WASHINGTON – Prospects appear strong that the nation’s capital will hire more ticket writers in the fall.
“I’ve requested 10 new control officers — those are the people who help out at intersections — but I’ve also requested 30 new parking enforcement officers,” says Mary Cheh, D.C. Council member and chair of the Committee on Transportation and the Environment.
Phil Mendelson, D.C. Council chairman, supports the request.
Last year, the city wrote 1.8 million tickets that generated $92.5 million in revenue. As of May 21, 535,570 parking tickets had been issued this year.
Cheh, who represents the city’s Ward 3, says all of the tickets were written by a parking enforcement team that is short-staffed. The team has been reduced by 30 employees since 2010.
Most parking violations in the District occur in residential neighborhoods, where restrictions are meant to ensure adequate spaces for those who live in the area.
“(The Department of Public Works) tells me they have 3,000 calls a month from residents complaining about people parking in areas they’re not supposed to park and that generally they don’t have enough staff to cover all of the areas,” Cheh says.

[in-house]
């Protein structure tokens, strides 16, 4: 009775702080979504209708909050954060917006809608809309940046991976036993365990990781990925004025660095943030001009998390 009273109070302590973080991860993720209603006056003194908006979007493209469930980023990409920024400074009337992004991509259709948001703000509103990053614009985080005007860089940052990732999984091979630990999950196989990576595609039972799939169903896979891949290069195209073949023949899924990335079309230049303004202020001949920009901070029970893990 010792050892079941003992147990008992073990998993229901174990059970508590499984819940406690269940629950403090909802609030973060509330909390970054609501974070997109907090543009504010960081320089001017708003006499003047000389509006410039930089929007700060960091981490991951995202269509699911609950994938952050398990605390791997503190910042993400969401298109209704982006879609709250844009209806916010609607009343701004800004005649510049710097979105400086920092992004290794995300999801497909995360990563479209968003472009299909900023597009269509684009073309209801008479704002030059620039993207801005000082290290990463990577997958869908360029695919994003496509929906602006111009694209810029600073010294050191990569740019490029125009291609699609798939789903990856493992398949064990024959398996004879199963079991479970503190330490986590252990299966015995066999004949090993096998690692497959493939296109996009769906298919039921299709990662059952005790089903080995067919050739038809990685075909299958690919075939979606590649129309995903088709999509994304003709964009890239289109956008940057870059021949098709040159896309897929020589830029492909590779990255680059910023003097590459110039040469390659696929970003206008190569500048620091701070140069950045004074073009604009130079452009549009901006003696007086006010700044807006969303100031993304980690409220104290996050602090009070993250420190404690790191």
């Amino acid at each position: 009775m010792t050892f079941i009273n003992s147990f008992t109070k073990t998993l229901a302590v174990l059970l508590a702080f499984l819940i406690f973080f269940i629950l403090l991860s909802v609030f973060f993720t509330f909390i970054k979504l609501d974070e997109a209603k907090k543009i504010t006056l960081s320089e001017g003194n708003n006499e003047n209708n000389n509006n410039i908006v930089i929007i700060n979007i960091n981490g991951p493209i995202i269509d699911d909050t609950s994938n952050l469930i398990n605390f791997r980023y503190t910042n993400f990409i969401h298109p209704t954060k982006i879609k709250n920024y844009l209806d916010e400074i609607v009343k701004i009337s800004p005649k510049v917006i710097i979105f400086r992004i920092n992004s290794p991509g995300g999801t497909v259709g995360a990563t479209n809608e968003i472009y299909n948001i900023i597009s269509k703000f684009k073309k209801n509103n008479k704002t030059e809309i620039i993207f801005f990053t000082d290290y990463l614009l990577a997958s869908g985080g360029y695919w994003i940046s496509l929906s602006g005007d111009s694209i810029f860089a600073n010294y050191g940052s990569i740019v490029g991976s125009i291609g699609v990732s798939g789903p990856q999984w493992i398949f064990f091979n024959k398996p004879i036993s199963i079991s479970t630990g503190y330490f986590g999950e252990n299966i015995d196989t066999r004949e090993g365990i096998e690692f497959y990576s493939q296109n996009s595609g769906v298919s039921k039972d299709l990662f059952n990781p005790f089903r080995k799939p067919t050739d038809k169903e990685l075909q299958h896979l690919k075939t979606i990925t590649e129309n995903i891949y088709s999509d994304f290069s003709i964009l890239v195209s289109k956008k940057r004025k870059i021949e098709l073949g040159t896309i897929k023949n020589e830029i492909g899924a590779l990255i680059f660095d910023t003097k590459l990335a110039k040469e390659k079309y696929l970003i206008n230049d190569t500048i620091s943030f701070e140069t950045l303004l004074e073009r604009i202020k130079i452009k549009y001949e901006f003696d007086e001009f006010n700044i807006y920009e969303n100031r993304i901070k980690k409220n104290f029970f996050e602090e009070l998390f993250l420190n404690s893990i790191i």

In the downtown business district, one goal is to keep traffic moving.
“Thirty percent of the congestion in the downtown area is attributed to people circling around, looking for a parking space,” Cheh says.
Commuters complain that they get stuck with the lion’s share of city parking tickets. An analysis by AAA Mid-Atlantic shows that 71.3 percent of last year’s parking tickets were issued to Maryland and Virginia drivers.
But Cheh offers little sympathy.
“When people come into the District, they have to abide by the laws just like the rest of us, and so they can avoid paying us anything if they abide by the laws,” Cheh says. “They could go to a parking garage, for heaven’s sake.”
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